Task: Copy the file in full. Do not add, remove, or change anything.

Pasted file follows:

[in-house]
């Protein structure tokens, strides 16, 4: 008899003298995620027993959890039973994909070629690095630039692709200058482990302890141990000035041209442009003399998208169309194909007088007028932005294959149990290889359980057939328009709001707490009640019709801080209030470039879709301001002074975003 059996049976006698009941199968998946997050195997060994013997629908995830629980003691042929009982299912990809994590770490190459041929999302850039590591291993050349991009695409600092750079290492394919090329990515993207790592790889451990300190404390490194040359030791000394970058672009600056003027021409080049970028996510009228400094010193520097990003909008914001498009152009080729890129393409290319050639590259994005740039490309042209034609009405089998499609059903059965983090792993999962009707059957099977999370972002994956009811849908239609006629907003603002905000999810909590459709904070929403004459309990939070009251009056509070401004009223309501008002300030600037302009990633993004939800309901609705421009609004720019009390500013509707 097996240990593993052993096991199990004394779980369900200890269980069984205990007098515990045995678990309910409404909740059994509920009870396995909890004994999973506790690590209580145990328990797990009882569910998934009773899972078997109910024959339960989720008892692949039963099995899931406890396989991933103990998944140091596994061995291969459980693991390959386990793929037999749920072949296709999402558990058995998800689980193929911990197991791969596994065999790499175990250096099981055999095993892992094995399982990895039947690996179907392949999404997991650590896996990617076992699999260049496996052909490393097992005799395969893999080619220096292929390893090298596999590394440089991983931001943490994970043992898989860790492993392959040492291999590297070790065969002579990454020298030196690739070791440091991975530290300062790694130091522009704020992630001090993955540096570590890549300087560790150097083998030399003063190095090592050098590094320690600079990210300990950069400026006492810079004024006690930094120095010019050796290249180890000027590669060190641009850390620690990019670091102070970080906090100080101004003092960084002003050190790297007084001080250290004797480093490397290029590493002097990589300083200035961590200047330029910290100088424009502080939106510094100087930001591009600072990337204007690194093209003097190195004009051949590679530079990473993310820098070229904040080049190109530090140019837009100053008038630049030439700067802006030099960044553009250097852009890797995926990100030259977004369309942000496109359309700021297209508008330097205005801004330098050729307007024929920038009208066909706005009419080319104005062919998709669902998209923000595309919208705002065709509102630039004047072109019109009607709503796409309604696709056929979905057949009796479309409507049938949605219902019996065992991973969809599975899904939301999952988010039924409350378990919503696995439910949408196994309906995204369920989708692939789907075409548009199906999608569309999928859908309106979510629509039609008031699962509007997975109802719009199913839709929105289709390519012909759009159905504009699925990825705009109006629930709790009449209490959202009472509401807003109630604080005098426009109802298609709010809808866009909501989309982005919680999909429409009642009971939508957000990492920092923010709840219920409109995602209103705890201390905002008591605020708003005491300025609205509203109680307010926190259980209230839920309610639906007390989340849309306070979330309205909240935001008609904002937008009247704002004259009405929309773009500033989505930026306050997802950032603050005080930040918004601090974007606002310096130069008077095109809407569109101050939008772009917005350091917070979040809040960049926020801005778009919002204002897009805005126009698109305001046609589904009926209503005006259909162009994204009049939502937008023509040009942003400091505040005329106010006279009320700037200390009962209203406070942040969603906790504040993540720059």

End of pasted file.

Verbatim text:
[in-house]
């Protein structure tokens, strides 16, 4: 008899003298995620027993959890039973994909070629690095630039692709200058482990302890141990000035041209442009003399998208169309194909007088007028932005294959149990290889359980057939328009709001707490009640019709801080209030470039879709301001002074975003 059996049976006698009941199968998946997050195997060994013997629908995830629980003691042929009982299912990809994590770490190459041929999302850039590591291993050349991009695409600092750079290492394919090329990515993207790592790889451990300190404390490194040359030791000394970058672009600056003027021409080049970028996510009228400094010193520097990003909008914001498009152009080729890129393409290319050639590259994005740039490309042209034609009405089998499609059903059965983090792993999962009707059957099977999370972002994956009811849908239609006629907003603002905000999810909590459709904070929403004459309990939070009251009056509070401004009223309501008002300030600037302009990633993004939800309901609705421009609004720019009390500013509707 097996240990593993052993096991199990004394779980369900200890269980069984205990007098515990045995678990309910409404909740059994509920009870396995909890004994999973506790690590209580145990328990797990009882569910998934009773899972078997109910024959339960989720008892692949039963099995899931406890396989991933103990998944140091596994061995291969459980693991390959386990793929037999749920072949296709999402558990058995998800689980193929911990197991791969596994065999790499175990250096099981055999095993892992094995399982990895039947690996179907392949999404997991650590896996990617076992699999260049496996052909490393097992005799395969893999080619220096292929390893090298596999590394440089991983931001943490994970043992898989860790492993392959040492291999590297070790065969002579990454020298030196690739070791440091991975530290300062790694130091522009704020992630001090993955540096570590890549300087560790150097083998030399003063190095090592050098590094320690600079990210300990950069400026006492810079004024006690930094120095010019050796290249180890000027590669060190641009850390620690990019670091102070970080906090100080101004003092960084002003050190790297007084001080250290004797480093490397290029590493002097990589300083200035961590200047330029910290100088424009502080939106510094100087930001591009600072990337204007690194093209003097190195004009051949590679530079990473993310820098070229904040080049190109530090140019837009100053008038630049030439700067802006030099960044553009250097852009890797995926990100030259977004369309942000496109359309700021297209508008330097205005801004330098050729307007024929920038009208066909706005009419080319104005062919998709669902998209923000595309919208705002065709509102630039004047072109019109009607709503796409309604696709056929979905057949009796479309409507049938949605219902019996065992991973969809599975899904939301999952988010039924409350378990919503696995439910949408196994309906995204369920989708692939789907075409548009199906999608569309999928859908309106979510629509039609008031699962509007997975109802719009199913839709929105289709390519012909759009159905504009699925990825705009109006629930709790009449209490959202009472509401807003109630604080005098426009109802298609709010809808866009909501989309982005919680999909429409009642009971939508957000990492920092923010709840219920409109995602209103705890201390905002008591605020708003005491300025609205509203109680307010926190259980209230839920309610639906007390989340849309306070979330309205909240935001008609904002937008009247704002004259009405929309773009500033989505930026306050997802950032603050005080930040918004601090974007606002310096130069008077095109809407569109101050939008772009917005350091917070979040809040960049926020801005778009919002204002897009805005126009698109305001046609589904009926209503005006259909162009994204009049939502937008023509040009942003400091505040005329106010006279009320700037200390009962209203406070942040969603906790504040993540720059």